Martin Hannett, the producer behind records for Joy Division, the Stone Roses and so many others, was a genius. A nut, but a genius. Peter Hook spoke to PSNEurope about what made Hannett so special.
Forever synonymous for his production work with Manchester post punk icons Joy Division, Martin Hannett played a pivotal role in shaping the sounds emanating from the north west of England back in the late ‘70s and early ‘80s. Though he was credited as an original partner and director with the now legendary Factory Records and has worked with a wide range of artists, including the likes of New Order, Durutti Column, Magazine, John Cooper Clarke and Happy Mondays, the two records to which he is most inextricably bound are Joy Divisions only two studio albums Unknown Pleasures (1979) and Closer (1980).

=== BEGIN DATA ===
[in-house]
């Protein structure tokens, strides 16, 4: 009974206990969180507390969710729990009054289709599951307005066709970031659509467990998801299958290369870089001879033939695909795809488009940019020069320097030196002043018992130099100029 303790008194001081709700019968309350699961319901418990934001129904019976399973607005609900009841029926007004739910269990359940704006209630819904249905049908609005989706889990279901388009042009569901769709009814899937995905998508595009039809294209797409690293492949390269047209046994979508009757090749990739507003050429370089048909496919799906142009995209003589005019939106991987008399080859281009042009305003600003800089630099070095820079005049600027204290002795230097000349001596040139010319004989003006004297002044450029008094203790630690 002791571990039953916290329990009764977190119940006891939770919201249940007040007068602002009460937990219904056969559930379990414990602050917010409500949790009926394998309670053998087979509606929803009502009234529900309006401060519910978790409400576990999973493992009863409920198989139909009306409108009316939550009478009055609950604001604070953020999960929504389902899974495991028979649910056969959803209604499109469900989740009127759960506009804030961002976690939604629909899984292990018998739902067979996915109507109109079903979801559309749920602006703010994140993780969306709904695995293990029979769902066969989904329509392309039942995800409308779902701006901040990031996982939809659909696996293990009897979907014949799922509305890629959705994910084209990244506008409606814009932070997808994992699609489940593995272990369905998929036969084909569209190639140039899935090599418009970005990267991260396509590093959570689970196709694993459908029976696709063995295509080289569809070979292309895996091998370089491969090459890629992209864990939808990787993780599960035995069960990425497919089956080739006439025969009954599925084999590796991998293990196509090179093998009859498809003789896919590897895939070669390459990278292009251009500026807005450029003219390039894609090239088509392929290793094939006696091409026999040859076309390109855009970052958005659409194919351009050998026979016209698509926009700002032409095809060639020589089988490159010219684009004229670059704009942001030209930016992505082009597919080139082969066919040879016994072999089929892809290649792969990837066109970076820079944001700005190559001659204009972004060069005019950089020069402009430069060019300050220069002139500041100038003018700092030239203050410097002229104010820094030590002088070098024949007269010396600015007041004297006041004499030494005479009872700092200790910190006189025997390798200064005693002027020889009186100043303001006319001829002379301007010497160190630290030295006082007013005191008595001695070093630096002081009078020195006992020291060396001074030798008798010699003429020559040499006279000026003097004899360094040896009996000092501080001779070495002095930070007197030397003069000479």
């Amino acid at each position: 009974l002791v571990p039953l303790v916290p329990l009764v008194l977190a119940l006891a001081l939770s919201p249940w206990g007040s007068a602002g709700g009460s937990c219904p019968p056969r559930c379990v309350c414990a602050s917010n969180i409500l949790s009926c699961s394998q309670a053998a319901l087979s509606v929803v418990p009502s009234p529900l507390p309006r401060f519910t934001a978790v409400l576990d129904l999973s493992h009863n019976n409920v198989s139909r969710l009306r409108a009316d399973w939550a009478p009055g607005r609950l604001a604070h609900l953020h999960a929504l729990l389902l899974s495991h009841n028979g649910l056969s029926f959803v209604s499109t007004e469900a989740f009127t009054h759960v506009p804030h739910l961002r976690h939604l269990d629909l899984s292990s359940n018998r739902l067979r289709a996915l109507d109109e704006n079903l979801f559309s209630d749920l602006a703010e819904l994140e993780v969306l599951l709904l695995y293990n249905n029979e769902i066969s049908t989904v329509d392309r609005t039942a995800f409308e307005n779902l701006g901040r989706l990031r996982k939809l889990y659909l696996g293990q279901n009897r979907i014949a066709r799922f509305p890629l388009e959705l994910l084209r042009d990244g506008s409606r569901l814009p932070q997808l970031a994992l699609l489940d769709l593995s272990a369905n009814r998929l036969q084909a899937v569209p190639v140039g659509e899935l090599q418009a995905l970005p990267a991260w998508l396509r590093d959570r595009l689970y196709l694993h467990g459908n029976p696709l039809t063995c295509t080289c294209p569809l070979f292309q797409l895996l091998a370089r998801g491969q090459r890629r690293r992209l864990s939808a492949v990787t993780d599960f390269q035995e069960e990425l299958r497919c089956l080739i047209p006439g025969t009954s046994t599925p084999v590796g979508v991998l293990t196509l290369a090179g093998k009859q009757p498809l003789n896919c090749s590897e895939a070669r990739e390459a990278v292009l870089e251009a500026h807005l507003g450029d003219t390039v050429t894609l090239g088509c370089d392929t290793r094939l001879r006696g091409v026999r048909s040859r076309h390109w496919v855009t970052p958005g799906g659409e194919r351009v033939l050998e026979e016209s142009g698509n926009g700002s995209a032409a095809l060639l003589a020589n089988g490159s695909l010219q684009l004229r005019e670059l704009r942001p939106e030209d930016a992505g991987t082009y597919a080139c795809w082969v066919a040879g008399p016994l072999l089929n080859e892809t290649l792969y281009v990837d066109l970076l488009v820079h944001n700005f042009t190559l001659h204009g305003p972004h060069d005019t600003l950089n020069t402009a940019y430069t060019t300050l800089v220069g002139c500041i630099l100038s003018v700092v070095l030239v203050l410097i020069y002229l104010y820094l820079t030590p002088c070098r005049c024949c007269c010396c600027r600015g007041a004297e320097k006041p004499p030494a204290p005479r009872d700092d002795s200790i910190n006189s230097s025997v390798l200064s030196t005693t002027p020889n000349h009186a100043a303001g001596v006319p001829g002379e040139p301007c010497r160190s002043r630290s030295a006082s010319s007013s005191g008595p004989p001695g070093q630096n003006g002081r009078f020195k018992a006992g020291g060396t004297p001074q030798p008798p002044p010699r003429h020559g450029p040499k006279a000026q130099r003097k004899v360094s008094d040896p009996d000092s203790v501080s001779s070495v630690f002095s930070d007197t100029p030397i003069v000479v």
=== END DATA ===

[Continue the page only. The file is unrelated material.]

If the combination of frontman Ian Curtis’ haunting baritone, bassist Peter Hook’s impossibly melodic basslines, guitarist Bernard Sumner’s discordant textures and drummer Stephen Morris’ metronomic pounding beats weren’t enough to mark Joy Division out as something unlike any other band around the time, the impact of Hannett’s otherworldly production style was enough to rocket them light years ahead of anyone else in
the game. Whereas most punk bands sought merely to try and recreate their live sound on record, Hannett’s unique ability to hear beyond the sound of four blokes playing in a pub resulted in two records that, to this day, sound like no album made before or since.
Tragically, Hannett passed away on April 18 1991 as a result of heart failure, following years of drug and alcohol abuse.